Racial Justice March on Yom Kippur Leaves U.S. Jews Agonizing Over Attendance or Atonement

Saturday’s March for Racial Justice in Washington will feature some progressive Jews determined to ‘pray with their feet,’ while others plan to make their voices heard in a ‘sister march’ in New York on Sunday

Demonstrators participating in a march against racism and hatred, in Los Angeles, August 13, 2017.
Damian Dovarganes/AP

As Jews observe their solemn day of prayer and atonement on Saturday, thousands of others will take to the streets of Washington for the March for Racial Justice, controversially scheduled for the same day.

The conflict between Yom Kippur and the large-scale political event has left Jennifer Silver “struggling” with the decision as to whether her family will spend the day in synagogue or participating in the march.

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“When I heard about the march and the conflict, my first thought was I should pray with my feet this year,” said the resident of Takoma Park, Maryland, on the outskirts of Washington. “That was my gut reaction. I’m a white Jew and feel very strongly that white people need to do our part to dismantle racism and fight against white supremacy. That means showing up and putting our bodies on the line, and being present so we can leverage our privilege to be there for people of color.”

That sentiment, she said, is directly related to the theme of the Jewish holy day – contemplating one’s shortcomings and how to improve in the upcoming year.

Part of her Yom Kippur reflection “means showing up and being active. I feel like I need to be doing more actions like joining the march – that is one of the things I should be atoning for.”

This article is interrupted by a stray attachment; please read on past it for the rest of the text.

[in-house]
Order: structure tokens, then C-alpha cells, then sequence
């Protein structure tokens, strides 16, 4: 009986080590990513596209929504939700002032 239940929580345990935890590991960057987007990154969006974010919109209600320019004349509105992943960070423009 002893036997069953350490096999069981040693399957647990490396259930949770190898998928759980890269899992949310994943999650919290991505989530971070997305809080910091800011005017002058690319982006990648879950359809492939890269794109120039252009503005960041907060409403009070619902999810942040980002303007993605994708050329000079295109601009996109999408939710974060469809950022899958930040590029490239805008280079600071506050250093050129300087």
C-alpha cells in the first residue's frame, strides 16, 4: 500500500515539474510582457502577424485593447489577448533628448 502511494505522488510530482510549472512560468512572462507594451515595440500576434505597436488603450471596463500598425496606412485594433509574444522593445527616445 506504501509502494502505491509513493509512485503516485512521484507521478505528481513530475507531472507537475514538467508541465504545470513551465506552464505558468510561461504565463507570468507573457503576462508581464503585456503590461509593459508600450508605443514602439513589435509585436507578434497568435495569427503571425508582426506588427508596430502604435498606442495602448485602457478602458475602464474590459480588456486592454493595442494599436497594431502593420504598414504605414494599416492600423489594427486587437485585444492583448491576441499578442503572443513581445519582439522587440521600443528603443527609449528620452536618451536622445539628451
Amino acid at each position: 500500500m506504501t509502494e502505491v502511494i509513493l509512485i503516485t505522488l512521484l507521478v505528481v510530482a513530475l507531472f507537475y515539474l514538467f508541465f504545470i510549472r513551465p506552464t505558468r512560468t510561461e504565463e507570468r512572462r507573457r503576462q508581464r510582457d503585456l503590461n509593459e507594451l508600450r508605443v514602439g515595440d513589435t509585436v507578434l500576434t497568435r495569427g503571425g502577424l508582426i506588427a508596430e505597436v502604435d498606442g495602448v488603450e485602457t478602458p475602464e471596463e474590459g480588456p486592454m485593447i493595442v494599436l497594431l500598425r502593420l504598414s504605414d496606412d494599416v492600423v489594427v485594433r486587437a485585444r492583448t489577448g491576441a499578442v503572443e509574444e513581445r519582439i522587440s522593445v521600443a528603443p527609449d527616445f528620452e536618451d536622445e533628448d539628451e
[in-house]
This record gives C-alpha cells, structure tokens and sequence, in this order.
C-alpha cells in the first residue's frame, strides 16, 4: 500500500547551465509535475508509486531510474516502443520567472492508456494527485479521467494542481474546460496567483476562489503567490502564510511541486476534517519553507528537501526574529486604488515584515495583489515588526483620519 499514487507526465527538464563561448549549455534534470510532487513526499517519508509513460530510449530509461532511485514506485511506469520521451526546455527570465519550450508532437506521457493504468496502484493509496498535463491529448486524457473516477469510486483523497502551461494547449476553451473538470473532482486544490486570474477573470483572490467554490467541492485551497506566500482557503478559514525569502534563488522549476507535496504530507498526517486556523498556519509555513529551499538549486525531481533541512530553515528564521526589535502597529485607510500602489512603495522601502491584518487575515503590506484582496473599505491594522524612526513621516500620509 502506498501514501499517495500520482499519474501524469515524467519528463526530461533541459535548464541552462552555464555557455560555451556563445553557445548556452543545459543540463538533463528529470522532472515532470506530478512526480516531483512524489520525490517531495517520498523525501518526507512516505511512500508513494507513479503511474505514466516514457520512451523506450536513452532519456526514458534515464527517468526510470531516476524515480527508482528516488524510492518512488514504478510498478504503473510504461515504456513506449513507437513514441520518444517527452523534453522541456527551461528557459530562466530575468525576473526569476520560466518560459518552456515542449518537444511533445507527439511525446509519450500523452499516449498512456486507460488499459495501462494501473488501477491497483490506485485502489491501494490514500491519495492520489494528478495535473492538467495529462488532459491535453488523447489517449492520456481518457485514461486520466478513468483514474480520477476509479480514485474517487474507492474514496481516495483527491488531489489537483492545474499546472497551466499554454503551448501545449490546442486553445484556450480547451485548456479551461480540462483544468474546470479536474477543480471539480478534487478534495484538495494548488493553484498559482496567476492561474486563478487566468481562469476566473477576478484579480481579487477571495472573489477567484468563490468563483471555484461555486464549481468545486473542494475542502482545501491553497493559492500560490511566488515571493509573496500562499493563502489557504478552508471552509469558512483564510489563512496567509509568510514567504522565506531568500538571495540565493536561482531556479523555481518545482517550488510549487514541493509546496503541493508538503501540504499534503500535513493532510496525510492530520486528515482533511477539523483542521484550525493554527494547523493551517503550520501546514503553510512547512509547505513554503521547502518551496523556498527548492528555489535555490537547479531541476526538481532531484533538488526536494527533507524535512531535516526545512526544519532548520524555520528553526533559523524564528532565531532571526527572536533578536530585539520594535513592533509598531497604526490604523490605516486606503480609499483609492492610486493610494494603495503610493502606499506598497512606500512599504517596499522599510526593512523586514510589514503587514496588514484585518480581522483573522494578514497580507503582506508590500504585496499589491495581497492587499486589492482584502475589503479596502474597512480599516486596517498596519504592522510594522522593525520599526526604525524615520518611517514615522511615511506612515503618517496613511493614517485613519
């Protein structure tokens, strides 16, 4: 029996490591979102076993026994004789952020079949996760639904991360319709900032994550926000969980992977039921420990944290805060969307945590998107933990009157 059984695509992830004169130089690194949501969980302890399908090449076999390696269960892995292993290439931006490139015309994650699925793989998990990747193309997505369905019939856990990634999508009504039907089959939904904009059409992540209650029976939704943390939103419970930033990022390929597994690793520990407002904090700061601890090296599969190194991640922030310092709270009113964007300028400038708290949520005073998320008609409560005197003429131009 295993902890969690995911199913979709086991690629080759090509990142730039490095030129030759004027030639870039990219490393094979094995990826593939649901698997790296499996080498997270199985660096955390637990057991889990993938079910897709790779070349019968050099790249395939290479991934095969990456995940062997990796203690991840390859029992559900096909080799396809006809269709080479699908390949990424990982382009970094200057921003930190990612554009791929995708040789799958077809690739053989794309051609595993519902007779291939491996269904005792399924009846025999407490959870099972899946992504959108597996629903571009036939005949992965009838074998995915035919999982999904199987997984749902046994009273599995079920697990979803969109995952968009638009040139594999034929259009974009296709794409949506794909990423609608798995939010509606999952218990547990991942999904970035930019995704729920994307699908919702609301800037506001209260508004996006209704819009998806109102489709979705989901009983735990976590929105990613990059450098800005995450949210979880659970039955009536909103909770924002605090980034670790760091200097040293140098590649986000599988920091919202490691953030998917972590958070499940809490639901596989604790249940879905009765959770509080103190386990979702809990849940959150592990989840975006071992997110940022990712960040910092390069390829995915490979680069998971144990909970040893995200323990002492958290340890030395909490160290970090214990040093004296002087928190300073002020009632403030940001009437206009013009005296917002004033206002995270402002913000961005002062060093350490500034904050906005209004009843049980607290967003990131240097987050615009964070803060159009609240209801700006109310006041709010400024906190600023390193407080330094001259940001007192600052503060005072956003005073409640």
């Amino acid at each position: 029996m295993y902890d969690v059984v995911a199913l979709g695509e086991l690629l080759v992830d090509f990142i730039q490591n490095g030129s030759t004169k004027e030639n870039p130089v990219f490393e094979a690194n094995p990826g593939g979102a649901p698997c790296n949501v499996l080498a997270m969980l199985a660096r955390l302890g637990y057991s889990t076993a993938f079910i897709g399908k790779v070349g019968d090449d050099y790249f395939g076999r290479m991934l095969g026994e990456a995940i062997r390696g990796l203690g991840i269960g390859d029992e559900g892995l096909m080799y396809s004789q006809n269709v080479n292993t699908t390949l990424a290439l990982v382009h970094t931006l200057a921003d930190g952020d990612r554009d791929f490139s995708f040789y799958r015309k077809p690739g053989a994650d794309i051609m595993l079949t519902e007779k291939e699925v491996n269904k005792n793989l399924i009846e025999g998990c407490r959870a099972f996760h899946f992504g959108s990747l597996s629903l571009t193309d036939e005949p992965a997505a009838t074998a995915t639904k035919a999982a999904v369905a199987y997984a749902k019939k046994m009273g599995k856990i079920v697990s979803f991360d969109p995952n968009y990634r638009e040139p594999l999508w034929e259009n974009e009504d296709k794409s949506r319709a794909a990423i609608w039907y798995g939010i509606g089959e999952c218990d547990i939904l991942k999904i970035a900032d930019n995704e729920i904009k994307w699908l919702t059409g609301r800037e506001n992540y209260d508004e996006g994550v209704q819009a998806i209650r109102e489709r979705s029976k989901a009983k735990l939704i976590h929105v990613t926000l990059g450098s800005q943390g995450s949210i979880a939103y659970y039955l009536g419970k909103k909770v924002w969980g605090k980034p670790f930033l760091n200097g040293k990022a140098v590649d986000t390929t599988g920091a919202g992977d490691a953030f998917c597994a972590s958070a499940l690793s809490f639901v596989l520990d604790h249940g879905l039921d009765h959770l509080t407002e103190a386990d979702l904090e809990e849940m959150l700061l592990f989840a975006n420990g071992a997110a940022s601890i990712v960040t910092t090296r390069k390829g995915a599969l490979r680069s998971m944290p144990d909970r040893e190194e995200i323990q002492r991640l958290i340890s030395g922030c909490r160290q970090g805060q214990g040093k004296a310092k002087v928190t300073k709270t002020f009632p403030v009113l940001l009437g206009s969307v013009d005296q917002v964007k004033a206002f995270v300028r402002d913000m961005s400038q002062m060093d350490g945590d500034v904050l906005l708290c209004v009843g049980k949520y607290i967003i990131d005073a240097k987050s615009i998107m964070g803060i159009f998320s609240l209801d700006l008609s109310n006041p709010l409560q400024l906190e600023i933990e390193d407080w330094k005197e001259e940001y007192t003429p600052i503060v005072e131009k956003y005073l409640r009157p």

At the same time, her High Holy Day services are “really meaningful” to her and her family, and as part of a small community, she feels a “strong personal responsibility” to be there.

While Silver says she doesn’t feel angry or resentful that the march was scheduled on the holiest day of the Jewish calendar, “I do feel a little bit sad because it touches off that ‘being overlooked’ feeling that we Jews experience in our society. But at the same time I know this isn’t about me.”

Many of her friends are “very resentful” that they are being forced to choose, and if “I was a Jew of color, I would definitely feel upset,” she added.  

When it was first revealed in August that the racial justice event had been planned for Yom Kippur, the issue threatened to spark a serious rift between Jews and African-Americans on the progressive left. Many stunned Jews reacted angrily and sharply criticized what they saw as deep insensitivity.

Rabbi Jill Jacobs of the T'ruah rights organization blows a shofar at the anti-Trump protest in Manhattan, November 13, 2016.
Jennie Kamin

At the time, the explanation that September 30 was chosen because it had symbolic significance to African-Americans as the anniversary of the Elaine Massacre – one of the most horrific and bloody race confrontations in the nation’s history – did little to ease their unhappiness. It didn’t help that the controversy broke out in the midst of a national crisis over racism and anti-Semitism following events in Charlottesville, when both communities were feeling particularly sensitive and vulnerable following violent clashes between white supremacists and counterprotesters.